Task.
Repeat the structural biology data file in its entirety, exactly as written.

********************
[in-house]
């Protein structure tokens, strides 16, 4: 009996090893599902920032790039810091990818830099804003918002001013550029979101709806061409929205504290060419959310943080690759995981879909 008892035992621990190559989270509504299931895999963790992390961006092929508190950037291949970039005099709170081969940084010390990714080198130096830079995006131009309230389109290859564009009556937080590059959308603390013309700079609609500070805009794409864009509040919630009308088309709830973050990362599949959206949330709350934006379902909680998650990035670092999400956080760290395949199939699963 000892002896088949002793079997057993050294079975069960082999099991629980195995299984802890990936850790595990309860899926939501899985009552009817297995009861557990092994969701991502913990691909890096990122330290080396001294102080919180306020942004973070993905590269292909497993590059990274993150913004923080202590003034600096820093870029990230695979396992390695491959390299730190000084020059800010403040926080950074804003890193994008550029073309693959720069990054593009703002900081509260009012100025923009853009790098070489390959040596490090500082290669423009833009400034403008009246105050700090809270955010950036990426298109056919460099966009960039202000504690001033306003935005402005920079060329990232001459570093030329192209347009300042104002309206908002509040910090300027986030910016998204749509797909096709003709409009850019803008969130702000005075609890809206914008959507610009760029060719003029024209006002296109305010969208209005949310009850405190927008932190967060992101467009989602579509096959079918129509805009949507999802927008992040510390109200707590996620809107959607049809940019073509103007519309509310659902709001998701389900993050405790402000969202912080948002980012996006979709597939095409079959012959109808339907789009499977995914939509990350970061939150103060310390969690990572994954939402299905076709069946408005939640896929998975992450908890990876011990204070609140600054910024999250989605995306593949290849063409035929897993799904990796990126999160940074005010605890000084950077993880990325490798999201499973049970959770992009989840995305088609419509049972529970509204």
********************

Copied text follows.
[in-house]
């Protein structure tokens, strides 16, 4: 009996090893599902920032790039810091990818830099804003918002001013550029979101709806061409929205504290060419959310943080690759995981879909 008892035992621990190559989270509504299931895999963790992390961006092929508190950037291949970039005099709170081969940084010390990714080198130096830079995006131009309230389109290859564009009556937080590059959308603390013309700079609609500070805009794409864009509040919630009308088309709830973050990362599949959206949330709350934006379902909680998650990035670092999400956080760290395949199939699963 000892002896088949002793079997057993050294079975069960082999099991629980195995299984802890990936850790595990309860899926939501899985009552009817297995009861557990092994969701991502913990691909890096990122330290080396001294102080919180306020942004973070993905590269292909497993590059990274993150913004923080202590003034600096820093870029990230695979396992390695491959390299730190000084020059800010403040926080950074804003890193994008550029073309693959720069990054593009703002900081509260009012100025923009853009790098070489390959040596490090500082290669423009833009400034403008009246105050700090809270955010950036990426298109056919460099966009960039202000504690001033306003935005402005920079060329990232001459570093030329192209347009300042104002309206908002509040910090300027986030910016998204749509797909096709003709409009850019803008969130702000005075609890809206914008959507610009760029060719003029024209006002296109305010969208209005949310009850405190927008932190967060992101467009989602579509096959079918129509805009949507999802927008992040510390109200707590996620809107959607049809940019073509103007519309509310659902709001998701389900993050405790402000969202912080948002980012996006979709597939095409079959012959109808339907789009499977995914939509990350970061939150103060310390969690990572994954939402299905076709069946408005939640896929998975992450908890990876011990204070609140600054910024999250989605995306593949290849063409035929897993799904990796990126999160940074005010605890000084950077993880990325490798999201499973049970959770992009989840995305088609419509049972529970509204």